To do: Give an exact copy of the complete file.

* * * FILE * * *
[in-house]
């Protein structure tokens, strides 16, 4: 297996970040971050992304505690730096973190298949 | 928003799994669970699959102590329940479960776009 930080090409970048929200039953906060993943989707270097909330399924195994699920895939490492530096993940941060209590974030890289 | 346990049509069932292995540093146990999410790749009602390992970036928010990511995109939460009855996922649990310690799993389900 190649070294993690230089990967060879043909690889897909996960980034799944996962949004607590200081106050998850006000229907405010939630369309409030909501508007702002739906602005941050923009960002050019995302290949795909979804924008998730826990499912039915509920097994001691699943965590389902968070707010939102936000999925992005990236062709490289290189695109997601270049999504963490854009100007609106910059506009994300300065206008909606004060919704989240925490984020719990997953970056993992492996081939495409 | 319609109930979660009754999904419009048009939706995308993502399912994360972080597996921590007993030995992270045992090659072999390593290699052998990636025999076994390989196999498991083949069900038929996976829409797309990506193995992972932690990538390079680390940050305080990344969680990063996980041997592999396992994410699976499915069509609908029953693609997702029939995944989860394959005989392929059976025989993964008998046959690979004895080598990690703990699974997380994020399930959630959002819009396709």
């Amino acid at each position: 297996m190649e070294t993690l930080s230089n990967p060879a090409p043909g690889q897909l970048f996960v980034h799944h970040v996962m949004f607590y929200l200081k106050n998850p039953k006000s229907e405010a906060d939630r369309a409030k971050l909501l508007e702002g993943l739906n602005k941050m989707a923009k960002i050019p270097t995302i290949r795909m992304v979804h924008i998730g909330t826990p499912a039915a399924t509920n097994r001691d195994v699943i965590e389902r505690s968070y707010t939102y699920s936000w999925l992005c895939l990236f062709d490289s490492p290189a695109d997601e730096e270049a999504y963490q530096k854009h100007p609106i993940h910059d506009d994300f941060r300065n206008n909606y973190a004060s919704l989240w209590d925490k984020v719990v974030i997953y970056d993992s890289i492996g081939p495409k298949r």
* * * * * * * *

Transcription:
[in-house]
């Protein structure tokens, strides 16, 4: 297996970040971050992304505690730096973190298949 | 928003799994669970699959102590329940479960776009 930080090409970048929200039953906060993943989707270097909330399924195994699920895939490492530096993940941060209590974030890289 | 346990049509069932292995540093146990999410790749009602390992970036928010990511995109939460009855996922649990310690799993389900 190649070294993690230089990967060879043909690889897909996960980034799944996962949004607590200081106050998850006000229907405010939630369309409030909501508007702002739906602005941050923009960002050019995302290949795909979804924008998730826990499912039915509920097994001691699943965590389902968070707010939102936000999925992005990236062709490289290189695109997601270049999504963490854009100007609106910059506009994300300065206008909606004060919704989240925490984020719990997953970056993992492996081939495409 | 319609109930979660009754999904419009048009939706995308993502399912994360972080597996921590007993030995992270045992090659072999390593290699052998990636025999076994390989196999498991083949069900038929996976829409797309990506193995992972932690990538390079680390940050305080990344969680990063996980041997592999396992994410699976499915069509609908029953693609997702029939995944989860394959005989392929059976025989993964008998046959690979004895080598990690703990699974997380994020399930959630959002819009396709």
């Amino acid at each position: 297996m190649e070294t993690l930080s230089n990967p060879a090409p043909g690889q897909l970048f996960v980034h799944h970040v996962m949004f607590y929200l200081k106050n998850p039953k006000s229907e405010a906060d939630r369309a409030k971050l909501l508007e702002g993943l739906n602005k941050m989707a923009k960002i050019p270097t995302i290949r795909m992304v979804h924008i998730g909330t826990p499912a039915a399924t509920n097994r001691d195994v699943i965590e389902r505690s968070y707010t939102y699920s936000w999925l992005c895939l990236f062709d490289s490492p290189a695109d997601e730096e270049a999504y963490q530096k854009h100007p609106i993940h910059d506009d994300f941060r300065n206008n909606y973190a004060s919704l989240w209590d925490k984020v719990v974030i997953y970056d993992s890289i492996g081939p495409k298949r």